I did the same. Sticking up for myself, colleagues and service users. Seen as a trouble maker and who does not like changes. Colleages take their laptop homes to keep up. Once I got two allocations in a week and a releasee. My colleagues are falling out with each other. The morale is ocean deep. I have a large mortage so I took a gamble to temp and decided to take that leap of faith. Best decision ever. I work three days in court now and feel so so much happier and getting my mojo back. One step at a time I have told myself.

Absolutely well done. Like you I'm sure taking back control is key to recovery. I thought to myself "enough is enough". I'm feeling stronger every day. I really hope things continue to work for you and hold on to the fact you took control, you made that big step which takes courage I so respect that. Sstay strong, safe and be happy again xx


Trust me I was so scared. I dreamt about handing in my notice a thousand times and never thought it would become real. I was sad as were my colleagues and service users. I did not even feel the sense of jumping for joy I envisaged. Just a sense of guilt as my cases were reallocated to an overstretched team but felt a sense of relief that the stress and anxiety were coming to an end. Thank you so much Xxxxxx. Those words mean alot to me. I wish you well on ur journey. It's not the end but the beginning of a new exciting venture. Take care and all the best for the future xx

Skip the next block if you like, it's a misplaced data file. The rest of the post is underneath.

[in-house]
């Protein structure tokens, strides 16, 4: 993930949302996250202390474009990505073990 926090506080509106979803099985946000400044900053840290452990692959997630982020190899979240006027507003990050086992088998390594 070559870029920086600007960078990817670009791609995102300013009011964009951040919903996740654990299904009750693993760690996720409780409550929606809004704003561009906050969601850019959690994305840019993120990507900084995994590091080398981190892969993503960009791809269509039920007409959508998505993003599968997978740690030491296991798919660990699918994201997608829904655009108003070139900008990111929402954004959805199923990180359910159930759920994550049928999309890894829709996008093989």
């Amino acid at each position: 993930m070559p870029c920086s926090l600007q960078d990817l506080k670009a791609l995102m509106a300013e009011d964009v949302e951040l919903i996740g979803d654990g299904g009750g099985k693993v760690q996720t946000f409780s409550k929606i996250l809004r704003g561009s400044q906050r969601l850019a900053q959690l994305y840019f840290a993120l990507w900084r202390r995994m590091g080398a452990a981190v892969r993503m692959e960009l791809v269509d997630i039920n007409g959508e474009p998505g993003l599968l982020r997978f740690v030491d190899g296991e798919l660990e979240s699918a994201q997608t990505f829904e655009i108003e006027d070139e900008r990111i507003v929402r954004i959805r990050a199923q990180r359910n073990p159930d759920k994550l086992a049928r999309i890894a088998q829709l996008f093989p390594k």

My journey now is to get up, go to garden centre and plant plant plant, so my garden is beautiful to sit in and enjoy the sun.I will do something in time with people again. It's in my DNA but it will be voluntary and on my terms. xx

CRC claim it is commercially sensitive. I assume if matters had improved then employers would be saying so.

Just left London CRC and they have a high sickness rate. No guesses why.

My other observation is that at the end of my working week, I am absolutely shattered, and my working week is only three days long. I am older but then I am experienced, so one should balance the other. But I don't think I could manage the job (OM) full time and have any sort of work life balance. A full time colleague said that she just works and sleeps.

I agree - I now do three days and that’s enough! How sad!

I agree I’m always at work or asleep.

Fuck "Commercially sensitive". It's just short hand for "Embarrassing so we're not telling".

There should be sickness and well being league tables.

Very sad that Probation seems to be becoming an endurance test.

That's "working at pace".

I see. As Douglas Adams once said ‘I love deadlines. I love the whooshing noise they make as they go by.'

There is also a lot of boiling frog syndrome around - I didn’t realise just quite how stressed and unwell I had become until I retired early. Now feel like myself again.